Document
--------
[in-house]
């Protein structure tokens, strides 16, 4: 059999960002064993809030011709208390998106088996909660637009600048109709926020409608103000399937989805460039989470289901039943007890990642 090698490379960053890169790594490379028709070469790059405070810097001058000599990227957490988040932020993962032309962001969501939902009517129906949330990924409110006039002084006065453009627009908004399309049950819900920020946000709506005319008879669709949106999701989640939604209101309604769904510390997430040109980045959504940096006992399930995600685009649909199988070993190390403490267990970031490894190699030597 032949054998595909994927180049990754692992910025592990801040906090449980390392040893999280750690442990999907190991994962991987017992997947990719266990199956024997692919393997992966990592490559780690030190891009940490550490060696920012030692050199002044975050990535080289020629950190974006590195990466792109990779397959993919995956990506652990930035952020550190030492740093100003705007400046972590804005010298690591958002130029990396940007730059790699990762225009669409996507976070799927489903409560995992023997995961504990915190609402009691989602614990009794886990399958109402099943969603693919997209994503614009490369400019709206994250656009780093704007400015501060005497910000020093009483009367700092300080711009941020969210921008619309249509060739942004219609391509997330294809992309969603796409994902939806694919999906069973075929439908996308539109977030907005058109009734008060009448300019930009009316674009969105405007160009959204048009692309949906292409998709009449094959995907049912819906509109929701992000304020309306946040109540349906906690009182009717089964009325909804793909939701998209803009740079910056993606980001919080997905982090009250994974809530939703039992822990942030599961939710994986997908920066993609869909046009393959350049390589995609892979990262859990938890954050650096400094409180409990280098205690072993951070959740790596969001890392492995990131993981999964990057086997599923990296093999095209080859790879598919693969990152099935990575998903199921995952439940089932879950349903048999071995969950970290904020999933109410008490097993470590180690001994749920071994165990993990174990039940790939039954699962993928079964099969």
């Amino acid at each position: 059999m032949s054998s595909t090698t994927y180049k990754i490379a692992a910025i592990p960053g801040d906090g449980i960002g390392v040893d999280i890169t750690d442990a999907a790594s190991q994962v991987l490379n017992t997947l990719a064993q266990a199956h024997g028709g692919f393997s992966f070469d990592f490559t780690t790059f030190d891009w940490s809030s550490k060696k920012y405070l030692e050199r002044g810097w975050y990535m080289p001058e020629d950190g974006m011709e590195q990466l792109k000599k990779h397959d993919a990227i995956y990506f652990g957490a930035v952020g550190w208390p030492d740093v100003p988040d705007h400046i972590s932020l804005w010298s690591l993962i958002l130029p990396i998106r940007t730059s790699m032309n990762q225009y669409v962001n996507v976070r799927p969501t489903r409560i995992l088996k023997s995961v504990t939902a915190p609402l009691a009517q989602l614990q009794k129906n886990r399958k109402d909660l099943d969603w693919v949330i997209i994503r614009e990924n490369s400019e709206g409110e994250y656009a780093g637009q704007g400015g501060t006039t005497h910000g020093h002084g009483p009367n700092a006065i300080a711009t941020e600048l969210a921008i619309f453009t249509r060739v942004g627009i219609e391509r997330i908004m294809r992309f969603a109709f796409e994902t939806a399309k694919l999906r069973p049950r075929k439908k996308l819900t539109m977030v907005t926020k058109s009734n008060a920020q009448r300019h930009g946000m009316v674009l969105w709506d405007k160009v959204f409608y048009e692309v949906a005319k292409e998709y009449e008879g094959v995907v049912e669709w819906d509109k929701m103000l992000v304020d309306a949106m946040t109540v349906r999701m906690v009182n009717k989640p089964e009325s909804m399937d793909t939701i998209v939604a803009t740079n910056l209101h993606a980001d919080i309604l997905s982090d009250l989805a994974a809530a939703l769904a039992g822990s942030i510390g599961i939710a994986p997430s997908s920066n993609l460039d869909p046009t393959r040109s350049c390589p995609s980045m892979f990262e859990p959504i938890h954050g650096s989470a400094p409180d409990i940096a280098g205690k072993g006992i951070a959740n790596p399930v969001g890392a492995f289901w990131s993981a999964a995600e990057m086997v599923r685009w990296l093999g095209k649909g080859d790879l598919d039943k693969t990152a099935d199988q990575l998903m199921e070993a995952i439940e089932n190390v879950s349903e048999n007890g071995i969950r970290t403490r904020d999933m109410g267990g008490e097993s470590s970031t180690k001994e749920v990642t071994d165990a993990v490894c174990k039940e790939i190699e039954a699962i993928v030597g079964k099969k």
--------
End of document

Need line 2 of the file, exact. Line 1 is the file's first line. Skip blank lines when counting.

């Protein structure tokens, strides 16, 4: 059999960002064993809030011709208390998106088996909660637009600048109709926020409608103000399937989805460039989470289901039943007890990642 090698490379960053890169790594490379028709070469790059405070810097001058000599990227957490988040932020993962032309962001969501939902009517129906949330990924409110006039002084006065453009627009908004399309049950819900920020946000709506005319008879669709949106999701989640939604209101309604769904510390997430040109980045959504940096006992399930995600685009649909199988070993190390403490267990970031490894190699030597 032949054998595909994927180049990754692992910025592990801040906090449980390392040893999280750690442990999907190991994962991987017992997947990719266990199956024997692919393997992966990592490559780690030190891009940490550490060696920012030692050199002044975050990535080289020629950190974006590195990466792109990779397959993919995956990506652990930035952020550190030492740093100003705007400046972590804005010298690591958002130029990396940007730059790699990762225009669409996507976070799927489903409560995992023997995961504990915190609402009691989602614990009794886990399958109402099943969603693919997209994503614009490369400019709206994250656009780093704007400015501060005497910000020093009483009367700092300080711009941020969210921008619309249509060739942004219609391509997330294809992309969603796409994902939806694919999906069973075929439908996308539109977030907005058109009734008060009448300019930009009316674009969105405007160009959204048009692309949906292409998709009449094959995907049912819906509109929701992000304020309306946040109540349906906690009182009717089964009325909804793909939701998209803009740079910056993606980001919080997905982090009250994974809530939703039992822990942030599961939710994986997908920066993609869909046009393959350049390589995609892979990262859990938890954050650096400094409180409990280098205690072993951070959740790596969001890392492995990131993981999964990057086997599923990296093999095209080859790879598919693969990152099935990575998903199921995952439940089932879950349903048999071995969950970290904020999933109410008490097993470590180690001994749920071994165990993990174990039940790939039954699962993928079964099969």